With an important legislative deadline passed, Labor’s sponsored bills continued on their path to enactment. Overall, our bills easily garnered the support they needed to pass on majority votes. But with two senators (Oropeza and Wiggins) out with illness, several bills died at the hand of moderate Democrats. Their return late in the session helped squeeze out key bills with just 21 votes, the bare majority needed in the 40-member Senate. Here's a quick breakdown of our bills:
- SB 1272 (Wolk) would require all new tax breaks to be sunsetted and reviewed after seven years. The bill was introduced as a five-year sunset, but Senator Elaine Alquist (D-San Jose) would only vote for it if it was extended to seven years. Even after this amendment, Senators Lou Correa (D-Orange County), Ron Calderon (D-Montebello) and Rod Wright (D-Los Angeles) voted NO on SB 1272. The bill squeaked out on a 21-15 vote.
- Just as tough a vote faced SB 1391 (Yee), a bill to require that corporate tax breaks be paid back if a company experienced a net decrease in jobs over three years. This bill passed on a 22-11 vote, with Senator Correa again voting VO.
- A bill to require that corporate tax breaks be counted as expenditures and released with the budget flown through the Assembly with 71 votes (AB 2564 Swanson). The bill is set to be heard in the Senate Revenue and Tax committee later in June.
- Rounding out this year’s corporate tax break accountability package, AB 2666 (Skinner) would create a publically searchable database of corporations receiving tax breaks. This bill passed the Assembly floor on a 45-28 vote, with Democratic Assemblymembers Alyson Huber, Joan Buchanan, and Jerry Hill voting NO and Assemblymember Felipe Fuentes abstaining.
- SB 967 (Correa) would provide a 5% bid preference to state contractors who hire 90% California workers on the contract.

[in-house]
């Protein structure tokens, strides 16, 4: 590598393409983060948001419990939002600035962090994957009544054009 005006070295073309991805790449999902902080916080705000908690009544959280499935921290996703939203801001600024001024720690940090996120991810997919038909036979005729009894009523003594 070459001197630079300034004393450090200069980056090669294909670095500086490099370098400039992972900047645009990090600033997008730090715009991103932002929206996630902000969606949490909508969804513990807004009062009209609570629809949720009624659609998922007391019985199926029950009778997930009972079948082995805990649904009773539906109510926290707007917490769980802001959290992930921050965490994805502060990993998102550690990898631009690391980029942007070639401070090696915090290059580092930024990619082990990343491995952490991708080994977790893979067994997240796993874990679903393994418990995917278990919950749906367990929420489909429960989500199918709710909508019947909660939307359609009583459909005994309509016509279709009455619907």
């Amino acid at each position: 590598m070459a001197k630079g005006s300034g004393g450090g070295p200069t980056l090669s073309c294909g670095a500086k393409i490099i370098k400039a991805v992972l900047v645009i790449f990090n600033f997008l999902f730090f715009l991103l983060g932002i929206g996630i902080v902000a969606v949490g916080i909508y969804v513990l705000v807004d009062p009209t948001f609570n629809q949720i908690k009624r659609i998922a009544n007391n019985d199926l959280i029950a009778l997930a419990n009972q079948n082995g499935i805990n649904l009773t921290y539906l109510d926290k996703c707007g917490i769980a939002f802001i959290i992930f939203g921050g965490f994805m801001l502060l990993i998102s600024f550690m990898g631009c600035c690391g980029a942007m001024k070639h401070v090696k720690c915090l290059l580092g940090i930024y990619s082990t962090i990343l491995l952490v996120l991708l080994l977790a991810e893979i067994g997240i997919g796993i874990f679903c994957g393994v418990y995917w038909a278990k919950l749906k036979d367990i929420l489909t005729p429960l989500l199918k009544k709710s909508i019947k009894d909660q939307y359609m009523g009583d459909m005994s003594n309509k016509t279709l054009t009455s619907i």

- AB 1830 (Jones) would require the High Speed Rail Authority to do everything possible to build the high speed rail train cars in California. This bill won bipartisan support with Republican Assemblymembers Anthony Adams, Bill Berryhill, Kevin Jeffries, and Sam Blakslee voting for the measure.
- Another measure to win bipartisan support was AB 2058 (Block), a bill to support laid off workers to seek the training and educational opportunities they need to find jobs when they return. Federation staff lobbied Republican members on this bill supported by the Community College League and the CA Workforce Association. In the end, Republican Assemblymembers Emmerson, Gilmore, Hagman, Nestande, Niello Nielsen, and Villines added up to give AB 2058 a 58-19 margin.
- Starting September 2010, Unemployment Insurance, State Disability Insurance, and Paid Family Leave benefits will be paid through direct deposit or electronic paycards. Paper checks will be eliminated. The Employment Development Department (EDD) has negotiated a contract with Bank of America that protects workers with nearly no fees for the use of electronic paycards.
- AB 2188 (Bradford) was a legislative vehicle to protect workers from getting nickel and dimed till broke in fees. Now that EDD has negotiated a good contract, AB 2188 merely authorizes electronic paycards for the SDI program.
With such an important deadline passed, all eyes focus on the state budget and the $19 billion deficit that must be resolved. Recall that California has already cut its budget by $32.5 billion over the last 2 years and education cuts alone amount to $17 billion.
When will this madness stop? When the Republicans step away from their knee-jerk no taxes pledge and finally admit out loud what they know in private – that our tax system is antiquated and must be modernized. We need new revenues to provide the bare state services – public safety, public education and universities, public transportation – Californians need and deserve.